Gui Pi Tang - Restore the Spleen / Choose Granules, Tablets, or Whole Herbs
Gui Pi Tang,
Gui Pi Wan, Gui Pi San *
Kwei Bi Wan *
Restore the Spleen Formula
Origin of Gui Pi Tang - Restore the Spleen
Formulas To Aid The Living - JI SHENG FAN - by YANG YONG-HE, 1253 AD
The word Gui means to restore; the formula name means "decoction for restoring the vitality of the spleen." Though GUI PI TANG is often use to stop excessive bleeding, it should be noted that it contains not a single hemostatic ('Stop Bleeding) herb"
The use of the formula to treat bleeding was first noted about 100 years after the formula was written. When used for this purpose today, the formula is often enhanced by adding hemostatic herbs, most commonly E JIAO (ass hide glue)
Note that the original formula didn't contain DANG GUI or YUAN ZHI; these were added 300 years later in a book on women's disorders (JIAO ZHU FU REN LIANG FANG).
IGui Pi Tang - Restore the Spleen - Uses
- Benefits the Spleen
- Stops Bleeding
- Nourishes the Blood
- Calms the Spirit
The Spleen transforms food energy into blood, to nourish the 'flesh' and assure the 'patency of the vessels' The Heart moves the blood and stores the Shen (spirit).
Thus, a weakened Spleen can effect the Heart, causing potential symptoms of both heart and spleen deficiency. Heart Blood Deficiency, with symptoms of insomnia, anxiety, forgetfulness, palpitations, and facial pallor, may be accompanied by signs of weak Spleen, such as chronic bleeding, digestive complaints, and fatigue. Most of the bleeding issues for which this formula is normally used involve uterine bleeding, but other chronic bleeding issues can also be indications for using GUI PI TANG.
The spleen and heart are injured by stress, too much worrying and overthinking, as well as by excessive or erratic dietary habits and .
Gui Pi Wan tonifies (strengthens) both the spleen and the heart, addressing both digestive and emotional issues, as well as symptoms of chronic bleeding. Note that chronic bleeding may be of the Excess Type or the Deficient Type and that Gui Pi Wan is only indicated for Deficiency Types.
Indications for Use
- Chronic Bleeding
- Pale Tongue
- Thin Pulse
- Dream-Disturbed Sleep
- Reduced Appetite
- Early Menses with Copious Flow
Ingredients: Gui Pi Wan Contains:
A proprietary blend of
|FU LING, Sclerotium Poriae Cocos - tuckahoe mushroom
BAI ZHU, Rhizoma Atractylodis Macrocephalae - atractylodes rhizome
SUAN ZAO REN, Semen Ziziphi Spinosae - sour date seed
HUANG QI, Radix Astragali Membranacei - astragalus root
DANG SHEN, Radix Codonopsis Pilosulae - poor man's ginseng
LONG YAN ROU, Arillus Euphoriae Longanae - longan fruit
DA ZAO, Fructus Jujubae - sour date
DANG GUI, Radix Angelicae Sinensis - tang kwei
YUAN ZHI, Radix Polygalae Tenuifoliae - Chinese senega root
GAN CAO, Radix Glycyrrhizae Uralensis - licorice root
SHENG JIANG, Rhizoma Zingiberis Officinalis Recens - fresh ginger root
MU XIANG, Radix Aucklandiae Lappae - costus root
Dosage of GUI PI WAN
Granules: 2-4 grams, 2-3 times a day
Tablets: 6 tablets, 2-3 times a day
Whole Herbs: Combine 1 package of herbs with 1-2 liters of water. Medium boil for 45 minutes, until liquid is reduced to 2- cups. Drink 1 cup in the AM and 1 cup in the PM.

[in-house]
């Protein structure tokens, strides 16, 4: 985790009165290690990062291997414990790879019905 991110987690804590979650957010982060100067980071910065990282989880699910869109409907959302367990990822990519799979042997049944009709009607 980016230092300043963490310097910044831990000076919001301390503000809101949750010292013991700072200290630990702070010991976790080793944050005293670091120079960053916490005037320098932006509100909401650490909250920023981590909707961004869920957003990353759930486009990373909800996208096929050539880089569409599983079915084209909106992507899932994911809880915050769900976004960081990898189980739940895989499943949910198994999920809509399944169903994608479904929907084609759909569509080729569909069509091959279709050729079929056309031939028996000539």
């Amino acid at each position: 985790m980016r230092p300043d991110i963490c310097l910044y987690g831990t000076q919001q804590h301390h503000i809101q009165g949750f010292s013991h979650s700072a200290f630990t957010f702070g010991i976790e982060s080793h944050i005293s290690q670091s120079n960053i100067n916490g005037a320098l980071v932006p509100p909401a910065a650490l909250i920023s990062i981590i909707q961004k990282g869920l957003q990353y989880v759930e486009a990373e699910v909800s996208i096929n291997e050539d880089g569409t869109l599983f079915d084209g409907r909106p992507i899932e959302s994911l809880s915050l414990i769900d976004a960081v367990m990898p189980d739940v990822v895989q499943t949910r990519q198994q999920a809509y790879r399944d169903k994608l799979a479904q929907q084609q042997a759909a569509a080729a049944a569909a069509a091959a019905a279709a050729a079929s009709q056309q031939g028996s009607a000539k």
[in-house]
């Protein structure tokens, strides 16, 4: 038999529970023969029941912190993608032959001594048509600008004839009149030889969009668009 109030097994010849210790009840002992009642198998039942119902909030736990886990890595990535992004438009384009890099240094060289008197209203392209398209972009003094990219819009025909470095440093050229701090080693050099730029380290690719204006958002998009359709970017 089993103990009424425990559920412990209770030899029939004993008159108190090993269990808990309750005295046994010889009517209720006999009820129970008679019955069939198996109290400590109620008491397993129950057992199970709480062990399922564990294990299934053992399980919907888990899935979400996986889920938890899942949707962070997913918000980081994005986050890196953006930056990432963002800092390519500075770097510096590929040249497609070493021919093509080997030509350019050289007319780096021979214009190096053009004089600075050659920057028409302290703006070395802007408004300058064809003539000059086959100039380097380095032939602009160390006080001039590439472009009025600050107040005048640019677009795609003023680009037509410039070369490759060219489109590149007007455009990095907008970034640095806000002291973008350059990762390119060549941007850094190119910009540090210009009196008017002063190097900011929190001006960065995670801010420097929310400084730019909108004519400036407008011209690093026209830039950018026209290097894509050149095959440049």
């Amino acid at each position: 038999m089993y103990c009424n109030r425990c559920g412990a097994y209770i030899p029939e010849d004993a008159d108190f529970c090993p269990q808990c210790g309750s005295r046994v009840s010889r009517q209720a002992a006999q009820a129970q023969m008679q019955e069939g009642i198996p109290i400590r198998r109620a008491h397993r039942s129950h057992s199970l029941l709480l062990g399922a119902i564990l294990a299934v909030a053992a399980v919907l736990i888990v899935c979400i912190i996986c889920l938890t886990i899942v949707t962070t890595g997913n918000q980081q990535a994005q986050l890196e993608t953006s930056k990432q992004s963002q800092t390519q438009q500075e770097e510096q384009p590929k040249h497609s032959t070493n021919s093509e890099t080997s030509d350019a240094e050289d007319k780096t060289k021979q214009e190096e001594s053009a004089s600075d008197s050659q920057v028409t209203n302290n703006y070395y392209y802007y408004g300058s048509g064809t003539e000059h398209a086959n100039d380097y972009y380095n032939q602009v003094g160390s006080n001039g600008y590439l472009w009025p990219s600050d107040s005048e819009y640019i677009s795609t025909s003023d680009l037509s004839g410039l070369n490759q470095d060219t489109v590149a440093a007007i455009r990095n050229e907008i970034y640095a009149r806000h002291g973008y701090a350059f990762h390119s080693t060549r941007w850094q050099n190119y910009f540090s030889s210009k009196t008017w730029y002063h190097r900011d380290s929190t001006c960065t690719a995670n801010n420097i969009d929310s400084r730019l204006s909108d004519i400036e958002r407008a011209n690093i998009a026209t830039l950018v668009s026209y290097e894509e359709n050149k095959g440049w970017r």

Tips on Taking Chinese Herbal Decoctions
"If bad taste means strong medicine, you're cured. " Some people enjoy drinking herbal blends, but for many of us, effective doses of medicinal herbs taste bad. To make matters worse, cooking herbs can befoul your kitchen (if not your whole house). However using a little common sense can make this a lot easier.
First, while cooking herbs, ventilate the kitchen. This stops the odor from deterring you (and your family). If you find the taste of your medicine disagreeable, hold your nose when you drink your herbs. This eliminates almost all the taste. Drink your herbs lukewarm or at room temperature. Hot liquids must be sipped slowly. If you hate the taste, you'll want to drink it down quickly. Cold liquids have less taste but may be hard to digest.After drinking your medicine, chew a few raisins or place a drop of lemon juice on your tongue to eliminate any aftertaste.
Herbs can be absorbed up to 30% better when taken on an empty stomach. Allow at least a half hour after taking herbs before eating or taking additional medicines. There are some exceptions. If your medicine proves difficult to digest, try taking it with food or after eating. Some doctors believe that formulas designed for the upper body should be taken after eating. Some medicines are best taken with other liquids such as wine (injuries or vascular problems), broth (to aid digestion of the herbs), or salt water (messenger to the Kidneys).
Gui Pi Tang Safety
Traditional Chinese Medicine is powerful and reliable, but it can be complex. As TCM is not based on symptoms alone, self-diagnosis and self-treatment aren't recommended. Best to start a low cost online-herbal-consultation.
* What’s the Difference Between, PIAN, WAN, TANG, SAN, SHUI and GAO?
- PIAN = Tablet (modern looking pill)
- WAN = Pill (old-style or handmade pill, or black teapill)
- TANG = Water Decoction (boiled whole herbs)
- SAN = Powder (milled or granulated)
- SHUI = Tincture (extract with alcohol or other solvent)
- GAO = Paste (topical unguent or plaster)
* These statements have not been evaluated by the US Food and Drug Administration. These products are not intended to diagnose, treat, cure or prevent any disease. Pregnant or nursing women should consult their health care provider before taking any supplement.